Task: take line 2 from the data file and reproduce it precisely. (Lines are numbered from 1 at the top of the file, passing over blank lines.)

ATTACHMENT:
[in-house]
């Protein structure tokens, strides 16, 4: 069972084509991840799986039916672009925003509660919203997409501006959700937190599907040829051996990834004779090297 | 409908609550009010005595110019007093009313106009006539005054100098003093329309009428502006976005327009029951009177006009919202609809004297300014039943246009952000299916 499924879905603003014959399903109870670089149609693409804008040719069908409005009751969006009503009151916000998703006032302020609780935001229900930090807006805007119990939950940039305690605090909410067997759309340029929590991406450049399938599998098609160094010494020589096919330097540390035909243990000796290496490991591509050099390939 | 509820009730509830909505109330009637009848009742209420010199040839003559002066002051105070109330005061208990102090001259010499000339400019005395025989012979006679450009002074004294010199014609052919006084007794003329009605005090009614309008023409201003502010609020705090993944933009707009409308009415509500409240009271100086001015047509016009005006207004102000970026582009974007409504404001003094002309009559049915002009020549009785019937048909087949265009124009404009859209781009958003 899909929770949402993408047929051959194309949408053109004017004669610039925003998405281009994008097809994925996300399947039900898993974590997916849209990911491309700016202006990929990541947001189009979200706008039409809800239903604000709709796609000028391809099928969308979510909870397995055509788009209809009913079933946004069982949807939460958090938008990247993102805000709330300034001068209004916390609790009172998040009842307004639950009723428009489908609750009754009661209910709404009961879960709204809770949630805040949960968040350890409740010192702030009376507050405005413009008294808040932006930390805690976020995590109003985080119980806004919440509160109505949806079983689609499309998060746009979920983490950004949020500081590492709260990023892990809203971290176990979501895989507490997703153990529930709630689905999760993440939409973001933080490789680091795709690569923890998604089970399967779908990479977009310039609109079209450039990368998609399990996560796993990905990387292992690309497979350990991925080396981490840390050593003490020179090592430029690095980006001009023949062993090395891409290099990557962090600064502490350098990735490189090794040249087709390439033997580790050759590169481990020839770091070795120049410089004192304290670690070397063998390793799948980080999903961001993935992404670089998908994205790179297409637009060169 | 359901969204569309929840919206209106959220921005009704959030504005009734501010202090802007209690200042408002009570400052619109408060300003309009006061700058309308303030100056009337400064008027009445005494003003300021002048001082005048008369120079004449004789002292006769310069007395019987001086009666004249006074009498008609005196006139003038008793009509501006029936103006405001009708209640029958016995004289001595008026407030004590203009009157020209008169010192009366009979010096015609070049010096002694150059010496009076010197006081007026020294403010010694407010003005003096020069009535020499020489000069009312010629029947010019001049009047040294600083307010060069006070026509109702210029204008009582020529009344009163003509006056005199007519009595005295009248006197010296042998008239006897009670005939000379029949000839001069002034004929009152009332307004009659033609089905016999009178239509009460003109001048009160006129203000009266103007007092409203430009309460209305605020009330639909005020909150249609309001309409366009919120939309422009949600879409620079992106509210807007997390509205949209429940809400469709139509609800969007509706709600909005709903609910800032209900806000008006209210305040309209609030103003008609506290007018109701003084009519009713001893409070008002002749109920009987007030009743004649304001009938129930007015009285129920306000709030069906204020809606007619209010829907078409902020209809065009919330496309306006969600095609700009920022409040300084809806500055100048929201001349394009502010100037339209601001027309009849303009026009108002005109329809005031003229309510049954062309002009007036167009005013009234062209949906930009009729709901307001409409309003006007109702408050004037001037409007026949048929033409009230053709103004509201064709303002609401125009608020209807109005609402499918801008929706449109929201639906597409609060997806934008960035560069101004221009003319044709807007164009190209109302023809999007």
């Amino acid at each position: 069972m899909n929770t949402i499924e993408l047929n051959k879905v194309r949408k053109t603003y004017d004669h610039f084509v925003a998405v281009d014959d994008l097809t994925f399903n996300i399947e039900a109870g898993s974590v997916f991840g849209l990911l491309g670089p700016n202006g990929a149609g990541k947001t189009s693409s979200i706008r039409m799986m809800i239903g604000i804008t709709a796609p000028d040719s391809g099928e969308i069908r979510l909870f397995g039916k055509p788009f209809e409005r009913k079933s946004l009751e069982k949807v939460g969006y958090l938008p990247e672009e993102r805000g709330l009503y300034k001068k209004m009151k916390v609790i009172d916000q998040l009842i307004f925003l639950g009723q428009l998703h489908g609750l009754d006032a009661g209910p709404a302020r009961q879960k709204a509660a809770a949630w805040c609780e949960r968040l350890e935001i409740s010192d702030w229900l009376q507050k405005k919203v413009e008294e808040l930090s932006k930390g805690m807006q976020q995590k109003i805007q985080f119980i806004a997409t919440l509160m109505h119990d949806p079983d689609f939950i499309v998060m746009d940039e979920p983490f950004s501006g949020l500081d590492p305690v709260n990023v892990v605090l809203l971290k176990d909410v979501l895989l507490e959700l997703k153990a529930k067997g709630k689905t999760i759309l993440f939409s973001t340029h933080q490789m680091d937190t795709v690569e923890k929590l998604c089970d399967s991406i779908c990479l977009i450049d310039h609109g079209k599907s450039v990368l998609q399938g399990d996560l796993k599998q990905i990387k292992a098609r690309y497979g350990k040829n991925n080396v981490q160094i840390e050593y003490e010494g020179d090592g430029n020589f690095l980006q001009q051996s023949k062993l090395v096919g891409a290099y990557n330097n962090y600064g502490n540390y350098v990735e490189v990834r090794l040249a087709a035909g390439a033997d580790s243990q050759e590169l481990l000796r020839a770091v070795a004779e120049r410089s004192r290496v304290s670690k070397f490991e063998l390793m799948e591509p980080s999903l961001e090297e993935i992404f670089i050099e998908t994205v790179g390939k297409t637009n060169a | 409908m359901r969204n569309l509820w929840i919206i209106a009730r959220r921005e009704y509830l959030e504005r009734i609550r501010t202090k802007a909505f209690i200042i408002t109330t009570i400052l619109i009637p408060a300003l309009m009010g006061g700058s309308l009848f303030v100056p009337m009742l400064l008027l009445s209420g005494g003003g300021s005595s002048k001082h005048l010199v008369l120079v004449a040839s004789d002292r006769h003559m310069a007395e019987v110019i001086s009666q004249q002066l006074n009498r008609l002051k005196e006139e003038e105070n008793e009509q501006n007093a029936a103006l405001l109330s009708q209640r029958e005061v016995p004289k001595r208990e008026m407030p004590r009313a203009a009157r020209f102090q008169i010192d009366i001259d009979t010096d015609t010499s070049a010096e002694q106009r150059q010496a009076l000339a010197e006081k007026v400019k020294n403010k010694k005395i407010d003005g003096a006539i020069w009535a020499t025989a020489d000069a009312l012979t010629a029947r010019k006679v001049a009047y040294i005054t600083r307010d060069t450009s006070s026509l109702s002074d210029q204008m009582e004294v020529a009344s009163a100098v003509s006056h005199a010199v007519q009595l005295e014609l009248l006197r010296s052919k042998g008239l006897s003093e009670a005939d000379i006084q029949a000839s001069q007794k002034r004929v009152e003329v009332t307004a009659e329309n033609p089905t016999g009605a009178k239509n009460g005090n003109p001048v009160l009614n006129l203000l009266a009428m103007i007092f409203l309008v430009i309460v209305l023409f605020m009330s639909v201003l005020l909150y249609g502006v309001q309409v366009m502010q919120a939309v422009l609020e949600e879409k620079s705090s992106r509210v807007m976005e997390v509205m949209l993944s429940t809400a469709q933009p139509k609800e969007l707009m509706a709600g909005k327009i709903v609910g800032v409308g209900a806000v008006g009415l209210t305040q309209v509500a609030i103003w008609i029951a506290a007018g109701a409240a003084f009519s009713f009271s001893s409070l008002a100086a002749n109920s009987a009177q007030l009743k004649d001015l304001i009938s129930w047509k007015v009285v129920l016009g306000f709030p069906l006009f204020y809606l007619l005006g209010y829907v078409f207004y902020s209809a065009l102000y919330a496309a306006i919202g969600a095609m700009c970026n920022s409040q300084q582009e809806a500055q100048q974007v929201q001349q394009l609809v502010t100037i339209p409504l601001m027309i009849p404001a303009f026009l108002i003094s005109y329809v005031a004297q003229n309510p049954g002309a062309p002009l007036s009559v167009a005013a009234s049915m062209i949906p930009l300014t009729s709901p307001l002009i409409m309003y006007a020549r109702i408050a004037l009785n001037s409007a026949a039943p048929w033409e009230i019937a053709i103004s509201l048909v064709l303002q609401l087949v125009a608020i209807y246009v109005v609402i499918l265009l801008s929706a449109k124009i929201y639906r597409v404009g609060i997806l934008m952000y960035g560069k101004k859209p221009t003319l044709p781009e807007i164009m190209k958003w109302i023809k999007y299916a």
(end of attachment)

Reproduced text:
């Protein structure tokens, strides 16, 4: 069972084509991840799986039916672009925003509660919203997409501006959700937190599907040829051996990834004779090297 | 409908609550009010005595110019007093009313106009006539005054100098003093329309009428502006976005327009029951009177006009919202609809004297300014039943246009952000299916 499924879905603003014959399903109870670089149609693409804008040719069908409005009751969006009503009151916000998703006032302020609780935001229900930090807006805007119990939950940039305690605090909410067997759309340029929590991406450049399938599998098609160094010494020589096919330097540390035909243990000796290496490991591509050099390939 | 509820009730509830909505109330009637009848009742209420010199040839003559002066002051105070109330005061208990102090001259010499000339400019005395025989012979006679450009002074004294010199014609052919006084007794003329009605005090009614309008023409201003502010609020705090993944933009707009409308009415509500409240009271100086001015047509016009005006207004102000970026582009974007409504404001003094002309009559049915002009020549009785019937048909087949265009124009404009859209781009958003 899909929770949402993408047929051959194309949408053109004017004669610039925003998405281009994008097809994925996300399947039900898993974590997916849209990911491309700016202006990929990541947001189009979200706008039409809800239903604000709709796609000028391809099928969308979510909870397995055509788009209809009913079933946004069982949807939460958090938008990247993102805000709330300034001068209004916390609790009172998040009842307004639950009723428009489908609750009754009661209910709404009961879960709204809770949630805040949960968040350890409740010192702030009376507050405005413009008294808040932006930390805690976020995590109003985080119980806004919440509160109505949806079983689609499309998060746009979920983490950004949020500081590492709260990023892990809203971290176990979501895989507490997703153990529930709630689905999760993440939409973001933080490789680091795709690569923890998604089970399967779908990479977009310039609109079209450039990368998609399990996560796993990905990387292992690309497979350990991925080396981490840390050593003490020179090592430029690095980006001009023949062993090395891409290099990557962090600064502490350098990735490189090794040249087709390439033997580790050759590169481990020839770091070795120049410089004192304290670690070397063998390793799948980080999903961001993935992404670089998908994205790179297409637009060169 | 359901969204569309929840919206209106959220921005009704959030504005009734501010202090802007209690200042408002009570400052619109408060300003309009006061700058309308303030100056009337400064008027009445005494003003300021002048001082005048008369120079004449004789002292006769310069007395019987001086009666004249006074009498008609005196006139003038008793009509501006029936103006405001009708209640029958016995004289001595008026407030004590203009009157020209008169010192009366009979010096015609070049010096002694150059010496009076010197006081007026020294403010010694407010003005003096020069009535020499020489000069009312010629029947010019001049009047040294600083307010060069006070026509109702210029204008009582020529009344009163003509006056005199007519009595005295009248006197010296042998008239006897009670005939000379029949000839001069002034004929009152009332307004009659033609089905016999009178239509009460003109001048009160006129203000009266103007007092409203430009309460209305605020009330639909005020909150249609309001309409366009919120939309422009949600879409620079992106509210807007997390509205949209429940809400469709139509609800969007509706709600909005709903609910800032209900806000008006209210305040309209609030103003008609506290007018109701003084009519009713001893409070008002002749109920009987007030009743004649304001009938129930007015009285129920306000709030069906204020809606007619209010829907078409902020209809065009919330496309306006969600095609700009920022409040300084809806500055100048929201001349394009502010100037339209601001027309009849303009026009108002005109329809005031003229309510049954062309002009007036167009005013009234062209949906930009009729709901307001409409309003006007109702408050004037001037409007026949048929033409009230053709103004509201064709303002609401125009608020209807109005609402499918801008929706449109929201639906597409609060997806934008960035560069101004221009003319044709807007164009190209109302023809999007």